Investment Company Institute President Paul Schott Stevens testified before the U.S. House of Representatives Education and Labor Committee on Tuesday to avow that the 401(k) model is working, in spite of the market’s downturn.

Americans have continued to contribute to their 401(k) as a responsible measure to prepare themselves for retirement, Stevens said. Half of the $16 trillion that Americans have saved for retirement is held in 401(k)s, and that $8 billion would probably have not been set aside for retirement were it not for these instruments, Stevens said.

And despite the market’s steep declines, Americans are “not panicking,” he noted. “As of October, only 3% had stopped contributing to their accounts, and [only] 3.7% had taken withdrawals. Clearly, 401(k) savers are staying the course.”

That said, Stevens spelled out a number of ways 401(k) plans can be improved, beginning with better education about saving at all stages of Americans’ lives, beginning in the first grades of school all the way through the workplace. Stevens also said that the current state of the market has made it abundantly clear that required minimum distributions at age 70-1/2 are penalizing those retirees who must withdraw their money now, when the market is so weak.

Further, fees, risks, holdings and performance must be much more clearly spelled out, Stevens said.

In addition, 401(k) plan sponsors should be required to make automatic enrollment and automatic savings escalation mandatory. That said, Stevens said Congress should not determine what the default investment choice should be. Rather, that should be left up to plan fiduciaries.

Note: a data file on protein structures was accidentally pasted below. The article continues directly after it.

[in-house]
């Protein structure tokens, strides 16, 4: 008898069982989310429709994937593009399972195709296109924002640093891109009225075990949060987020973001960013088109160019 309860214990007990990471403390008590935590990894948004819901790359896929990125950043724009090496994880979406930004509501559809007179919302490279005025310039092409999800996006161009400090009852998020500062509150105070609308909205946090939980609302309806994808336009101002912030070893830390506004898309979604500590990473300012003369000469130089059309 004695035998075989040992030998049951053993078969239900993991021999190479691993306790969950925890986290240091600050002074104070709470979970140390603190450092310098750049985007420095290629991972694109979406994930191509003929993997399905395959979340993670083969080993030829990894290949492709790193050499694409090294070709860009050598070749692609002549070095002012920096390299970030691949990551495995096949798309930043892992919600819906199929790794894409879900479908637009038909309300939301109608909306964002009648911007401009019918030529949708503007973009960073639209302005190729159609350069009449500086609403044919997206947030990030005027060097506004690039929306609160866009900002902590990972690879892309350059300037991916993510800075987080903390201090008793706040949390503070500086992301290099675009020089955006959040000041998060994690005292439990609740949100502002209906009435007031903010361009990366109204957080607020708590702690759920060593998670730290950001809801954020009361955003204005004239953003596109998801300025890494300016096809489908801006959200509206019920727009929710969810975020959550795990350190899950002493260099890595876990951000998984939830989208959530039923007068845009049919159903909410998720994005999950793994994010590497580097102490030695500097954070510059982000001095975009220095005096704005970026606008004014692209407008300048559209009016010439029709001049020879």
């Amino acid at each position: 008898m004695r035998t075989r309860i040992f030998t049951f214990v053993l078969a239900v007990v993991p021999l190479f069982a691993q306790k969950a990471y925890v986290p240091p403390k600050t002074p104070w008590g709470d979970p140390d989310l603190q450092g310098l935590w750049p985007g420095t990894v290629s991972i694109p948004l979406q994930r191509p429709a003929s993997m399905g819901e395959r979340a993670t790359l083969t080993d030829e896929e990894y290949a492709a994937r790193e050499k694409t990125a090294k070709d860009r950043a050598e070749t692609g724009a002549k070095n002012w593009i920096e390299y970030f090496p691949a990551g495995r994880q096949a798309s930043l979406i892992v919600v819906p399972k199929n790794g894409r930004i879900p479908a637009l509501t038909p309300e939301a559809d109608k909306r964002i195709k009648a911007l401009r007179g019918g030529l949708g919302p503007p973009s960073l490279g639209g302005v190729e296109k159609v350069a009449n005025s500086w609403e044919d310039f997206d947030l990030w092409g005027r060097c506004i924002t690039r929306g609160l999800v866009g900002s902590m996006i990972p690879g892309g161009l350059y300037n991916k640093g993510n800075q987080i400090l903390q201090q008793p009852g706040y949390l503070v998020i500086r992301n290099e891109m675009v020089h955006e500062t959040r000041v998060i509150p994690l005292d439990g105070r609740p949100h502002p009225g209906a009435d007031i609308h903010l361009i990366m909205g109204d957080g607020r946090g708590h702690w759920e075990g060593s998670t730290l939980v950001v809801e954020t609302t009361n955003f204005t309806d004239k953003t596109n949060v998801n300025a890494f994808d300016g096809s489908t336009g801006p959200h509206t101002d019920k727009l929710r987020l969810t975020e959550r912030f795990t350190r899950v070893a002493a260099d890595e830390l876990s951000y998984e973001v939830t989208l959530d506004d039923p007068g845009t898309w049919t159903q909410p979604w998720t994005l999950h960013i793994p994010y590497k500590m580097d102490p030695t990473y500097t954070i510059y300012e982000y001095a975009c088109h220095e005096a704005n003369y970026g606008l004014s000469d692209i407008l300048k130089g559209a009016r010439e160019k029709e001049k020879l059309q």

In addition, decumulation options for those workers about to retire should also be left up to the discretion of the plan fiduciary. “The optimal distribution choice for a participant could be a single product or combination of products,” Stevens said. But that “will depend on individual circumstances, including health status, other income sources, such as Social Security and defined benefit plans, and whether a retiree hopes to leave an inheritance to children. That there is no solution that is right for all retirees means that education and advice are of great importance in the distribution phase.”

It should also be easier for employers to diversify participants out of heavy concentrations of company stock as they near retirement, and easier for employers to offer savings plans. For those workers whose employer does not offer a 401(k), they should be able to invest in an “R” series of Treasury savings bonds.

Finally, Stevens said, “as President Obama has emphasized just this week, we must put Social Security on sound financial footing for the indefinite future.”

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